In Fresno Unified, schools are offering various types of summer programs ranging from credit recovery in high school to literacy-focused programs for the youngest learners. The district is also partnering with local organizations to offer programs like a free camp at the local zoo, a robotics camp for elementary students and drone aviation lessons for high schoolers.

“We cast a wider net to get more kids involved because we know the needs are bigger now,” said Assistant Superintendent Jeremy Ward, noting that enrollment across summer school and enrichment programs this summer increased by more than 6,000 students. “While we definitely want to address learning needs, we wanted there to be social-emotional supports this summer.”

In Los Angeles Unified, more than 100,000 students are participating in summer school courses and enrichment programs. The district is hosting more than 200 virtual courses on topics ranging from African American art history to zoology, plus in-person camps at 337 elementary and middle schools with activities such as guitar lessons and animation.

Credit: Sydney Johnson/EdSource

Artist Fredericko Alvarado paints a mural that students designed during summer camp at Verde Elementary in Richmond.

Vanessa Gonzalez is an English teacher at Luther Burbank Middle School in Los Angeles. This summer, she’s teaching summer school English in person in the mornings and a virtual enrichment course in the afternoon on Mexican culture and heritage.

“Having that social interaction is much more important than the academic content right now,” Gonzalez said. “The academics will come. Students need social-emotional learning and help rebuilding their confidence now.”

Gonzalez said she notices a large difference in engagement between those who attend her morning classes in person versus online.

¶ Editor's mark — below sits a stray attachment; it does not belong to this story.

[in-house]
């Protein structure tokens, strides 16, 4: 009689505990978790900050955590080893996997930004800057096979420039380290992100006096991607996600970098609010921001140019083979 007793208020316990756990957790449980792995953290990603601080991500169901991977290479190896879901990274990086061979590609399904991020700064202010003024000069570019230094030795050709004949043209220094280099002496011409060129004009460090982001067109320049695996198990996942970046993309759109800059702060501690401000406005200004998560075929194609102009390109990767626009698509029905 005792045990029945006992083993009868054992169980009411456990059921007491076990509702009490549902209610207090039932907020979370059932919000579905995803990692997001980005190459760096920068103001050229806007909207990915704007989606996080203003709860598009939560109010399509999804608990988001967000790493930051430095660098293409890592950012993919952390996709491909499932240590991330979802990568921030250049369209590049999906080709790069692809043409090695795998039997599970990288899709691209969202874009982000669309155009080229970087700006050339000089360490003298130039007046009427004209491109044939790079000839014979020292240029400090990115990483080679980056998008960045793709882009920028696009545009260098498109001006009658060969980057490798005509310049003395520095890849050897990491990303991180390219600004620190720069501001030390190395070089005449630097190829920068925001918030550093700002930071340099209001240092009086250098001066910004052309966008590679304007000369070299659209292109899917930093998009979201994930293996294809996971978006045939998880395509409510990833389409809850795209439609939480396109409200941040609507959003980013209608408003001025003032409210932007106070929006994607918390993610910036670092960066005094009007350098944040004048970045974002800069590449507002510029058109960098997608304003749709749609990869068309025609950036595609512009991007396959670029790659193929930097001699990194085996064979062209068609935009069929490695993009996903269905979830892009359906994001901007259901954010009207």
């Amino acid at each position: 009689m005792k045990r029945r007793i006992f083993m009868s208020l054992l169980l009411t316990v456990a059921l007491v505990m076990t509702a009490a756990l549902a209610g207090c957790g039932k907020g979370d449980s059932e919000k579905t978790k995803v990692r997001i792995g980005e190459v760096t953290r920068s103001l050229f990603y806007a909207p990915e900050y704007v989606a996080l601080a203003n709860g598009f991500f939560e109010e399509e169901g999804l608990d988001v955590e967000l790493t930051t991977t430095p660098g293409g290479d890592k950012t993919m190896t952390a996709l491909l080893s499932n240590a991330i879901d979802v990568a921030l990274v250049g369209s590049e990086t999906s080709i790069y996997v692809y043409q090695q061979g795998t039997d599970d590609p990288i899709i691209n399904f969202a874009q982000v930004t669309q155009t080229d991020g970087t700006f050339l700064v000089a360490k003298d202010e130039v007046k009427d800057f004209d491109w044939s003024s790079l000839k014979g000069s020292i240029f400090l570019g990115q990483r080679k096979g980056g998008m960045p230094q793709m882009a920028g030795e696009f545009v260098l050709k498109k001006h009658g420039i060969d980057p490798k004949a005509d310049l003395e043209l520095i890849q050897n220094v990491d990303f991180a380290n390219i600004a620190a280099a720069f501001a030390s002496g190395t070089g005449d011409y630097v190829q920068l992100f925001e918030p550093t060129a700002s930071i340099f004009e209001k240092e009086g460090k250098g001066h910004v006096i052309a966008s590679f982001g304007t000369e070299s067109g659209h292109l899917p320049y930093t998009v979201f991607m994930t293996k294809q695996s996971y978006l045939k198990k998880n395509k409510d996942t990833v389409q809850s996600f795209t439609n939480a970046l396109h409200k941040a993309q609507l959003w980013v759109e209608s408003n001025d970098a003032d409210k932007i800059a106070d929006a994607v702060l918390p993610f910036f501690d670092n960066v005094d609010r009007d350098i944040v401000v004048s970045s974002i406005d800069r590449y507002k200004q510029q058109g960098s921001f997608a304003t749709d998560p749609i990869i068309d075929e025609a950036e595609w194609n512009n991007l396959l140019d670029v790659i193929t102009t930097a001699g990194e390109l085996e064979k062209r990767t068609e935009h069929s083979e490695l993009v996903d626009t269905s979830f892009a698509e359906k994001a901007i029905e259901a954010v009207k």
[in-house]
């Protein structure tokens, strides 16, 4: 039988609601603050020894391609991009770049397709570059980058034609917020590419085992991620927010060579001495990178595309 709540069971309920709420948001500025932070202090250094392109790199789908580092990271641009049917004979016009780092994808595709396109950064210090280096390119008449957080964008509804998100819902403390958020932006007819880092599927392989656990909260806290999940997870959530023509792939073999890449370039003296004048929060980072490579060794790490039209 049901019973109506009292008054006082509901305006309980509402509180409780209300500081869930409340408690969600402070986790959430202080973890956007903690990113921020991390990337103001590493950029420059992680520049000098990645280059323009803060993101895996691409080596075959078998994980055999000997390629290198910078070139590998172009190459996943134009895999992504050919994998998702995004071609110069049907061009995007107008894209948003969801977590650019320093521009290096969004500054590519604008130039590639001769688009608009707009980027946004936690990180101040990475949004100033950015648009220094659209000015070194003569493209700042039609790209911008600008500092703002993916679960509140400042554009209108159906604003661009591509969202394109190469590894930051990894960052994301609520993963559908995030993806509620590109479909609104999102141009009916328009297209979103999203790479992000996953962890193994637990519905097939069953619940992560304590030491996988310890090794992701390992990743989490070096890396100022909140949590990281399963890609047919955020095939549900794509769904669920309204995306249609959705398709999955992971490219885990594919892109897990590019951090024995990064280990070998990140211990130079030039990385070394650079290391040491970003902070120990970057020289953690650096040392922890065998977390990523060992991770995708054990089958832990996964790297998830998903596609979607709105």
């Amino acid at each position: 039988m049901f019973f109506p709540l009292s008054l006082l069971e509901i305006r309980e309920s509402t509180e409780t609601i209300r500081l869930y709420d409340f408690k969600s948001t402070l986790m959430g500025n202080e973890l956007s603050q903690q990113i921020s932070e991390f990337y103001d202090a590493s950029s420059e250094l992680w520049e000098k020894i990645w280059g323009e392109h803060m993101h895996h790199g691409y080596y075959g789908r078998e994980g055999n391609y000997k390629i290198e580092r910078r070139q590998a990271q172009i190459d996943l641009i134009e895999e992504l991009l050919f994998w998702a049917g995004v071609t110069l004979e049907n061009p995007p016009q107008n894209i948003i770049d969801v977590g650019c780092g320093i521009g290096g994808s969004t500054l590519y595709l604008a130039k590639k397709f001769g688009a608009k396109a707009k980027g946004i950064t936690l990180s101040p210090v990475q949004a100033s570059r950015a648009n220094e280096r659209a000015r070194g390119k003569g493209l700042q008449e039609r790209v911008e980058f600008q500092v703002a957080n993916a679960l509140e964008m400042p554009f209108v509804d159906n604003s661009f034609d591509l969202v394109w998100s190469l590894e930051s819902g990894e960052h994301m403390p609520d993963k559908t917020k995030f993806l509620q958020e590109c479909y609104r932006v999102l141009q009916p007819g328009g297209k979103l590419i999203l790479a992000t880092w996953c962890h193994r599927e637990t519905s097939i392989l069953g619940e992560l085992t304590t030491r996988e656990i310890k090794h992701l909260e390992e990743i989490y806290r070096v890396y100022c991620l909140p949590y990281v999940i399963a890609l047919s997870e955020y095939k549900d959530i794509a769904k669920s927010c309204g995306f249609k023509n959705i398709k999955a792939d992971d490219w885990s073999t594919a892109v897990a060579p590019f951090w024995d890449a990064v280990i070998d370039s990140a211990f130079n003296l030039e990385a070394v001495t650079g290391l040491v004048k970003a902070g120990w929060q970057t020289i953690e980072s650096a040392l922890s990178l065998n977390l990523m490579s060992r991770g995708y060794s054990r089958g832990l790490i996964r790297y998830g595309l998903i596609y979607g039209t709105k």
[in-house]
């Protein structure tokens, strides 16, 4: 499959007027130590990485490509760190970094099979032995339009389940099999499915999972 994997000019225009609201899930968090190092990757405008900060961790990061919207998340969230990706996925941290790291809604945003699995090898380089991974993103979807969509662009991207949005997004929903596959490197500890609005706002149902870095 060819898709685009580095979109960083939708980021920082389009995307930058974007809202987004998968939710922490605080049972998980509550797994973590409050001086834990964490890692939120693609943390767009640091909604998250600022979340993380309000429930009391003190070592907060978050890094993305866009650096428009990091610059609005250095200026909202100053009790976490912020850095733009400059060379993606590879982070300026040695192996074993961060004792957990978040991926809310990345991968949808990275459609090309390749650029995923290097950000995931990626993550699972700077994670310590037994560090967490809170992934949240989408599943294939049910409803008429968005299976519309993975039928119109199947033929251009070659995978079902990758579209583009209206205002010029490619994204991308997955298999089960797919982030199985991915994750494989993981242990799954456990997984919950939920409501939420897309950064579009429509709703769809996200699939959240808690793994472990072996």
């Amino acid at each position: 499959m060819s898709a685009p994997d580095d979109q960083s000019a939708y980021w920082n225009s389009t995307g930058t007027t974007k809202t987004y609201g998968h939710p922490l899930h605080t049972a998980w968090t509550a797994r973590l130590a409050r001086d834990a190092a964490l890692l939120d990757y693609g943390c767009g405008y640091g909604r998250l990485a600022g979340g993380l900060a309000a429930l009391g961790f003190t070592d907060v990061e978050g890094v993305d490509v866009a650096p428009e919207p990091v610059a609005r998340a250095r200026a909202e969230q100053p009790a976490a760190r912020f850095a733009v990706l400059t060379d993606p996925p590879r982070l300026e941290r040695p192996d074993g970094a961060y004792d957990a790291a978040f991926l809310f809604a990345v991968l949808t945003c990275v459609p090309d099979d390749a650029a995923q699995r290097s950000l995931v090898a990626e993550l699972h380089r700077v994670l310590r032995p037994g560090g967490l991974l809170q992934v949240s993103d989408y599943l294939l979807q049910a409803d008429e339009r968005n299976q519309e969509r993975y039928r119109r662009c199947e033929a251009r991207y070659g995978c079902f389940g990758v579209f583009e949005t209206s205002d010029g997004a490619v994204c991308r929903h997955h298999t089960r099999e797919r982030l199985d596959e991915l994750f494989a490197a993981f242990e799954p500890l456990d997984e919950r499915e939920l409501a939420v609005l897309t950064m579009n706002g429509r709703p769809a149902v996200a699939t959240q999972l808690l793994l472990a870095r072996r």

“I taught a novel earlier this summer, and having that hands-on physical book, Post-its and highlighters really made a difference so students could really engage,” she said, adding that it’s easier for her to hop around the room and talk with students about what they’re learning or stumped on in the classroom. “The ones at home had a PDF and audiobook, and while we have digital editing tools, there’s less accountability.”

But even with the added funds for summer school this year, districts including Los Angeles Unified have faced challenges getting students and staff to return to school during sacred summer off-time. Overall enrollment numbers were similar to the district’s all-virtual summer classes offered in 2020, district data show. This summer, as concerns about a delta variant also loom, many students have opted for online courses.

Back in West Contra Costa Unified, teachers at Verde Elementary are gearing up for a school year unlike any other as students return from a year of at-home learning. Some are re-evaluating lesson plans to incorporate more hands-on and playful activities that make students associate school with something positive again. Others are preparing to weave in past concepts that students might have missed during distance learning.

The summer school program also set up additional in-person counseling services for students experiencing trauma from the last year. More than half of California students who responded to a survey by the American Civil Liberties Union of Southern California said they experienced serious stress, anxiety or depression at least some of the time during the past year.

For fourth grade teacher Merrill Pierce, summer has given her a chance to gauge how her students are doing and what supports they might need this fall.

“Being back here, it makes me think about how important it’s going to be to rebuild classroom culture this year. There’s no precedent of how to do that after a pandemic,” she said. She added that distance learning was an extreme challenge for her, and she knows there’s another tough year ahead. But she’s excited to be back. Even the little things, like writing with a pencil instead of a keyboard, are novel again.

“This is what the kids are craving,” she said. “It’s never been so joyful to say take out your notebook.”